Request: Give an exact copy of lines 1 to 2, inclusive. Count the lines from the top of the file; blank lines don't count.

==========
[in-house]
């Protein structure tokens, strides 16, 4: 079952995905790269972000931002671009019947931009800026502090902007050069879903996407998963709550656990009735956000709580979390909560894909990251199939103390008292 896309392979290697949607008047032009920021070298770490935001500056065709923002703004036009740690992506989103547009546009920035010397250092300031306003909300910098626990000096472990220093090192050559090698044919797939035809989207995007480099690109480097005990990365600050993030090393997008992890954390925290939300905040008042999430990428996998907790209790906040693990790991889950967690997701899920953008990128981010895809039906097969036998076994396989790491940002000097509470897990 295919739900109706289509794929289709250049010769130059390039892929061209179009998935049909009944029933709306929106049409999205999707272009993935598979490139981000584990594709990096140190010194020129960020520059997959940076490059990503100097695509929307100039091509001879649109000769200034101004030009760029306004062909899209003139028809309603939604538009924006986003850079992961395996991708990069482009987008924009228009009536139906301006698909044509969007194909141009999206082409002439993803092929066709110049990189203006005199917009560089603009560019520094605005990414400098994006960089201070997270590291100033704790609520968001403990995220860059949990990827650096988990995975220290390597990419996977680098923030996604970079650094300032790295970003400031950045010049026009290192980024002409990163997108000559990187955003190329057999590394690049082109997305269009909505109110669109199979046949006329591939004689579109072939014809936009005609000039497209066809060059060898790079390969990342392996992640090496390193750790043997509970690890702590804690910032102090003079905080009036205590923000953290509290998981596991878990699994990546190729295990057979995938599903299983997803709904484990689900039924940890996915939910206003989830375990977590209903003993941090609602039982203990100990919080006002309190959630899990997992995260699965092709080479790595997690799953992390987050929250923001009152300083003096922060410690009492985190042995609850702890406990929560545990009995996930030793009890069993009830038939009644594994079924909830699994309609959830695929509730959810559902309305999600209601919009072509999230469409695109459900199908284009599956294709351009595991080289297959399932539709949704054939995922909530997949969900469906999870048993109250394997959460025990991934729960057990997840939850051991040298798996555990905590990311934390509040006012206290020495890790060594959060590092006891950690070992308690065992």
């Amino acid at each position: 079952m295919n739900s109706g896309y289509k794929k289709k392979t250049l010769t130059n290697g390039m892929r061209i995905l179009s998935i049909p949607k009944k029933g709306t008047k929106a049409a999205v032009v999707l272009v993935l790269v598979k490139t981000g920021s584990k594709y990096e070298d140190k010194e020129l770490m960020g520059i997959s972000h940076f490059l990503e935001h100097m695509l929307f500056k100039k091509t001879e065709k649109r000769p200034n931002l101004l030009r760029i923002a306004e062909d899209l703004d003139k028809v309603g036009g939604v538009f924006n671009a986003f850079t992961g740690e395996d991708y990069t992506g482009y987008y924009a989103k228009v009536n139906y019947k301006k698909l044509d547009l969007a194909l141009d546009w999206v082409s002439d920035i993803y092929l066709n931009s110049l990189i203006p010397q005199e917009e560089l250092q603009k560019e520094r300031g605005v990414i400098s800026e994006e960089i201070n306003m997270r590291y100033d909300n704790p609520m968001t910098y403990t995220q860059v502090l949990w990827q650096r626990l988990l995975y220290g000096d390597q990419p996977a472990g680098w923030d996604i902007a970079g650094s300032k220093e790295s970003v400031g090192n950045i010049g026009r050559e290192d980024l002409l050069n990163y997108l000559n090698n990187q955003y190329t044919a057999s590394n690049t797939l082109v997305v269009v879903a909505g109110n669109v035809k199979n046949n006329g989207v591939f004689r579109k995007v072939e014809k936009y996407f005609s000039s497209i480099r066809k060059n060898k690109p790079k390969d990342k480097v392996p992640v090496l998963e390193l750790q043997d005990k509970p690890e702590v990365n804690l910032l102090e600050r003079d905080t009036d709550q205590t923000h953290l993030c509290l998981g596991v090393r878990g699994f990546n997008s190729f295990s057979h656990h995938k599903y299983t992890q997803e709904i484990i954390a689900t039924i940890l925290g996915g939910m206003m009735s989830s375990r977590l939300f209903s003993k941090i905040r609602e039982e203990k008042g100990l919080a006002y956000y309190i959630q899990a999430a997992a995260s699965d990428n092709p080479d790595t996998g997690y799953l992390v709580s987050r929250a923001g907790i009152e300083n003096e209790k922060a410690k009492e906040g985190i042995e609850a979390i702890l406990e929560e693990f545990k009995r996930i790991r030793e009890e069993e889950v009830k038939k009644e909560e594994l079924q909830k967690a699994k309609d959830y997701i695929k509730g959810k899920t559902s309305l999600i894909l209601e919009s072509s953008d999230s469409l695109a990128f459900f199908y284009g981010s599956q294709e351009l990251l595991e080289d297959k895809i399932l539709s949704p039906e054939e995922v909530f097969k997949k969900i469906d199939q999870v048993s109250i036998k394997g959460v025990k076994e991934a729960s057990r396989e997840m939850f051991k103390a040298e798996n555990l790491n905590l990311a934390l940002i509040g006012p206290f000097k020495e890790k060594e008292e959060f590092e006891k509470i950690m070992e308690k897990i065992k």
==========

[in-house]
């Protein structure tokens, strides 16, 4: 079952995905790269972000931002671009019947931009800026502090902007050069879903996407998963709550656990009735956000709580979390909560894909990251199939103390008292 896309392979290697949607008047032009920021070298770490935001500056065709923002703004036009740690992506989103547009546009920035010397250092300031306003909300910098626990000096472990220093090192050559090698044919797939035809989207995007480099690109480097005990990365600050993030090393997008992890954390925290939300905040008042999430990428996998907790209790906040693990790991889950967690997701899920953008990128981010895809039906097969036998076994396989790491940002000097509470897990 295919739900109706289509794929289709250049010769130059390039892929061209179009998935049909009944029933709306929106049409999205999707272009993935598979490139981000584990594709990096140190010194020129960020520059997959940076490059990503100097695509929307100039091509001879649109000769200034101004030009760029306004062909899209003139028809309603939604538009924006986003850079992961395996991708990069482009987008924009228009009536139906301006698909044509969007194909141009999206082409002439993803092929066709110049990189203006005199917009560089603009560019520094605005990414400098994006960089201070997270590291100033704790609520968001403990995220860059949990990827650096988990995975220290390597990419996977680098923030996604970079650094300032790295970003400031950045010049026009290192980024002409990163997108000559990187955003190329057999590394690049082109997305269009909505109110669109199979046949006329591939004689579109072939014809936009005609000039497209066809060059060898790079390969990342392996992640090496390193750790043997509970690890702590804690910032102090003079905080009036205590923000953290509290998981596991878990699994990546190729295990057979995938599903299983997803709904484990689900039924940890996915939910206003989830375990977590209903003993941090609602039982203990100990919080006002309190959630899990997992995260699965092709080479790595997690799953992390987050929250923001009152300083003096922060410690009492985190042995609850702890406990929560545990009995996930030793009890069993009830038939009644594994079924909830699994309609959830695929509730959810559902309305999600209601919009072509999230469409695109459900199908284009599956294709351009595991080289297959399932539709949704054939995922909530997949969900469906999870048993109250394997959460025990991934729960057990997840939850051991040298798996555990905590990311934390509040006012206290020495890790060594959060590092006891950690070992308690065992």